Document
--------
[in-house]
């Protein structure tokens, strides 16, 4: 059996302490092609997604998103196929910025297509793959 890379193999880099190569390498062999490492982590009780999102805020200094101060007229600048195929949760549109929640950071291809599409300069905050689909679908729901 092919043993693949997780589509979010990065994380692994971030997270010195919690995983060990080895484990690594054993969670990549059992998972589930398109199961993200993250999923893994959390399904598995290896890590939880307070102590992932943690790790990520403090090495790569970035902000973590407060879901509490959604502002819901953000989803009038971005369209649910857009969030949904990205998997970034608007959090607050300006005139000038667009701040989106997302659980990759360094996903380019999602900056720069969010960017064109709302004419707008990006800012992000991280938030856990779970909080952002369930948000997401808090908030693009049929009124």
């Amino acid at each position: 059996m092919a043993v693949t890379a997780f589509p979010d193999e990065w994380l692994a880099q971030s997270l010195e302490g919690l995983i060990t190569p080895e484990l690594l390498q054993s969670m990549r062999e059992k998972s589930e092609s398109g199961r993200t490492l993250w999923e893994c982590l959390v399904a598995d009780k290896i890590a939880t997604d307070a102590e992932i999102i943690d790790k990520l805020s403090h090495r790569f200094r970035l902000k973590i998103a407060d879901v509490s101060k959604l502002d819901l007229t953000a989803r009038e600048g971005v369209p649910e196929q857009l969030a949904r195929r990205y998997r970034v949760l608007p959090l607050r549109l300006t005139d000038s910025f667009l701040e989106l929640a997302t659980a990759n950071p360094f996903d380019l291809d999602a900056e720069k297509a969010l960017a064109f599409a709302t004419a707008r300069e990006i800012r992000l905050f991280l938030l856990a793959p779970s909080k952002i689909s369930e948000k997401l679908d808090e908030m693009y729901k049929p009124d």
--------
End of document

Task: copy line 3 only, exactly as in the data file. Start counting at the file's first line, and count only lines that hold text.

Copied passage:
């Amino acid at each position: 059996m092919a043993v693949t890379a997780f589509p979010d193999e990065w994380l692994a880099q971030s997270l010195e302490g919690l995983i060990t190569p080895e484990l690594l390498q054993s969670m990549r062999e059992k998972s589930e092609s398109g199961r993200t490492l993250w999923e893994c982590l959390v399904a598995d009780k290896i890590a939880t997604d307070a102590e992932i999102i943690d790790k990520l805020s403090h090495r790569f200094r970035l902000k973590i998103a407060d879901v509490s101060k959604l502002d819901l007229t953000a989803r009038e600048g971005v369209p649910e196929q857009l969030a949904r195929r990205y998997r970034v949760l608007p959090l607050r549109l300006t005139d000038s910025f667009l701040e989106l929640a997302t659980a990759n950071p360094f996903d380019l291809d999602a900056e720069k297509a969010l960017a064109f599409a709302t004419a707008r300069e990006i800012r992000l905050f991280l938030l856990a793959p779970s909080k952002i689909s369930e948000k997401l679908d808090e908030m693009y729901k049929p009124d």